Ensure airport quality first, Firefly tells Mavcom

Mavcom needs to ensure airport facilities are synchronised with the charges imposed, says Fire y CEO

By P PREM KUMAR / Pic By MUHD AMIN NAHARUL

The Malaysian Aviation Commission (Mavcom) should ensure that airport quality and standards are maintained, to commensurate with the airport tax that is charged to each air traveller.

In making the call, Firefly Airlines CEO Ignatius Ong said Mavcom should also guarantee the level of services at airports nationwide and give airline passengers value for their money.

“Mavcom should ensure airport facilities are synchronised with the charges that passengers have to pay,” Ong told a media briefing yesterday, responding to Mavcom’s plan to standardise passenger service charge (PSC) in all airports nationwide.

Beginning January 2018, Mavcom expects to charge domestic travellers RM11, RM35 for Asean passengers and RM73 for those flying international routes.

Currently, low-cost airport Kuala Lumpur International Airport 2 (KLIA2) is given an exception to charge RM50 in airport tax for international passengers. However, the charge is expected to be raised to RM73 come Jan 1.

Ong said facilities in some airports, especially the lavatories, have not been well maintained, while some are even closed.

This reflects poorly on the airlines, as most customers assume that the airports are managed by the airlines, he added.

“Most of our customers even write back to us about the poor conditions of the toilets, and some on the air-conditioning levels.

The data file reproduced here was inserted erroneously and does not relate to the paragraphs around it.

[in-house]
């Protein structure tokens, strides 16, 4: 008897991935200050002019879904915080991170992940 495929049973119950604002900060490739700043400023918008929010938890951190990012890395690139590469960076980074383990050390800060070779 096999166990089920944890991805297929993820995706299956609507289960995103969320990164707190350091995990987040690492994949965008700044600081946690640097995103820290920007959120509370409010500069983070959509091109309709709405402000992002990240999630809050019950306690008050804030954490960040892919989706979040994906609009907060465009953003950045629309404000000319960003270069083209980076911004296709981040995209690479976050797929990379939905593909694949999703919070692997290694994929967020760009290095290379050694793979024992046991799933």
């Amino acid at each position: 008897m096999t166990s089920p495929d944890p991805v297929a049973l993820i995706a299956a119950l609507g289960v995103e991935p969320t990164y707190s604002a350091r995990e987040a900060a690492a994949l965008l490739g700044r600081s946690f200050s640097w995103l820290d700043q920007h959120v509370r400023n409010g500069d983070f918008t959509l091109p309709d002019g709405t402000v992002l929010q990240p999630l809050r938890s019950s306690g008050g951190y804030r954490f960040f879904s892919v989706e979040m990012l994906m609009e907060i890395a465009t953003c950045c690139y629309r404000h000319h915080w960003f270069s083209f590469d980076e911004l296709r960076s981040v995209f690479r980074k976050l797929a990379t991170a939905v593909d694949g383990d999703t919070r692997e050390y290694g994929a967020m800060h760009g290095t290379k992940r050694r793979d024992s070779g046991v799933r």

“Since we don’t manage the airports, we would always channel the complaints to the relevant parties,” he said.

He also said Firefly is of the opinion that the Sultan Abdul Aziz Shah Airport in Subang, Selangor, which the airline primarily operates from, should not be charged the same PSC as in KLIA or KLIA2.

“In Subang, we don’t have walkalators and aerobridges. Thus, I believe that we should not be charged as much as KLIA or KLIA2,” Ong said.

He said that discussions had taken place with Mavcom and Malaysia Airports Holdings Bhd on these matters.

Meanwhile, Firefly is confident of outperforming its 2017 passengers target of 1.5 million, after carrying over 800,000 passengers up to July 2017.

Ong said that with the attractive deals packaged in Firefly air fare, more air travellers would choose the airline over its other competitor — Malindo Airways — which also operates turboprop aircraft from Subang.

“Our target is 1.5 million and I think it is a conservative target. I am sure we can hit up to 1.7 million passengers this year,” he said.

Among new packages introduced by Firefly Sdn Bhd include the partnership with

AIG Malaysia Insurance Bhd to provide free basic travel insurance for each air tickets.

Firefly has rolled out the Firefly Travel Protection (Basic) for free, with each passenger protected for free up to RM15,000 for medical expenses and RM1,000 for trip cancellations.

Passengers can also opt to upgrade the insurance protection, to include five-times greater coverage including for baggage damage, loss of travel documents and flight delay.

Ong said Firefly would be the first airline in Malaysia, if not in the world, to offer free travel insurance to its passengers.

“It is not really about cost, but to educate Malaysians and air travellers, at large on the importance of travel insurance,” he said.